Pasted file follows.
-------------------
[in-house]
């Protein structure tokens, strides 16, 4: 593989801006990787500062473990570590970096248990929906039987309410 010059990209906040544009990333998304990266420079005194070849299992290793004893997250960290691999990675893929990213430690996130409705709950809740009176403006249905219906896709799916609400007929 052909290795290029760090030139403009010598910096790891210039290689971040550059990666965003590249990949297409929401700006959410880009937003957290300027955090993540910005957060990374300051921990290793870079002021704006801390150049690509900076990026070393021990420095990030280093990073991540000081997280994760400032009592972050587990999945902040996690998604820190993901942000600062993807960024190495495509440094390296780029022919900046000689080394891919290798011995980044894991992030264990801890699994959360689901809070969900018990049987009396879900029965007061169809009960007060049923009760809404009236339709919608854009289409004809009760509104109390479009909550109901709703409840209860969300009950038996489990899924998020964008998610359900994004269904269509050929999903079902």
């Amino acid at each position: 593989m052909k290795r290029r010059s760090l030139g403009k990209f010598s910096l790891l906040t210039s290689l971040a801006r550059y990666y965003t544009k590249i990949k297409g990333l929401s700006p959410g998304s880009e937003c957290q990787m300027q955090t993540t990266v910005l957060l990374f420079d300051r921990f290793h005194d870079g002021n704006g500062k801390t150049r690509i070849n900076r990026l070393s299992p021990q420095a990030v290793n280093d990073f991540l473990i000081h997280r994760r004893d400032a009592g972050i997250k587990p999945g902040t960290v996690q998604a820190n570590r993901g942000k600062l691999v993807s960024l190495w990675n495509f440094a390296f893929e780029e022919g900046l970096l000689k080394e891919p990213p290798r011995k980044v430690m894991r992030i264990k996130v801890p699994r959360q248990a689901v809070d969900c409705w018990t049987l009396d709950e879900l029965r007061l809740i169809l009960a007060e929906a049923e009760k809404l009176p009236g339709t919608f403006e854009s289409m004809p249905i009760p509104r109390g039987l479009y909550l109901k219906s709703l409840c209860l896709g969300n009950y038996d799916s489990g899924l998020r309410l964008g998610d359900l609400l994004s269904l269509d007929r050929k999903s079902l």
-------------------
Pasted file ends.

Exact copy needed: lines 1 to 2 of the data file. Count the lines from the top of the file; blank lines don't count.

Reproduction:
[in-house]
């Protein structure tokens, strides 16, 4: 593989801006990787500062473990570590970096248990929906039987309410 010059990209906040544009990333998304990266420079005194070849299992290793004893997250960290691999990675893929990213430690996130409705709950809740009176403006249905219906896709799916609400007929 052909290795290029760090030139403009010598910096790891210039290689971040550059990666965003590249990949297409929401700006959410880009937003957290300027955090993540910005957060990374300051921990290793870079002021704006801390150049690509900076990026070393021990420095990030280093990073991540000081997280994760400032009592972050587990999945902040996690998604820190993901942000600062993807960024190495495509440094390296780029022919900046000689080394891919290798011995980044894991992030264990801890699994959360689901809070969900018990049987009396879900029965007061169809009960007060049923009760809404009236339709919608854009289409004809009760509104109390479009909550109901709703409840209860969300009950038996489990899924998020964008998610359900994004269904269509050929999903079902």